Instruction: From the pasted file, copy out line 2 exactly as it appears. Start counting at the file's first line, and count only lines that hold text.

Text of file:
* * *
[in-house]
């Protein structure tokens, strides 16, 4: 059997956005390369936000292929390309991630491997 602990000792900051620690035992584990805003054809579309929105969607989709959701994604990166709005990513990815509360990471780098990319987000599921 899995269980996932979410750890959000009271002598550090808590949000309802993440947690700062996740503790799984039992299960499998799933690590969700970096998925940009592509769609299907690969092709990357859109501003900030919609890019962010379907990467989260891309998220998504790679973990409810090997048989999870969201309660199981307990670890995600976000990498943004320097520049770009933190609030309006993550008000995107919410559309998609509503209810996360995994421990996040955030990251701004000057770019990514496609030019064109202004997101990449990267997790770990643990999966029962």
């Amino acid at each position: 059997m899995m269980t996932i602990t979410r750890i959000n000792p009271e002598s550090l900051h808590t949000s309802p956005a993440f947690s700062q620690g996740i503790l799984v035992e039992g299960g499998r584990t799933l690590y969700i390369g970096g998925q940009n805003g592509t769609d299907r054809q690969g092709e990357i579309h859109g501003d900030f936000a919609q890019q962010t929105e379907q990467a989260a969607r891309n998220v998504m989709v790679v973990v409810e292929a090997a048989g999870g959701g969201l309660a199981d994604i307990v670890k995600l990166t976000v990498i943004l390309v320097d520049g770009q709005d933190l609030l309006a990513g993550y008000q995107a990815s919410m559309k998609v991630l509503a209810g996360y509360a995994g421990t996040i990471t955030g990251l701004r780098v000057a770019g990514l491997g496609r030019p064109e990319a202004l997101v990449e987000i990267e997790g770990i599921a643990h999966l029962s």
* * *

């Protein structure tokens, strides 16, 4: 059997956005390369936000292929390309991630491997 602990000792900051620690035992584990805003054809579309929105969607989709959701994604990166709005990513990815509360990471780098990319987000599921 899995269980996932979410750890959000009271002598550090808590949000309802993440947690700062996740503790799984039992299960499998799933690590969700970096998925940009592509769609299907690969092709990357859109501003900030919609890019962010379907990467989260891309998220998504790679973990409810090997048989999870969201309660199981307990670890995600976000990498943004320097520049770009933190609030309006993550008000995107919410559309998609509503209810996360995994421990996040955030990251701004000057770019990514496609030019064109202004997101990449990267997790770990643990999966029962």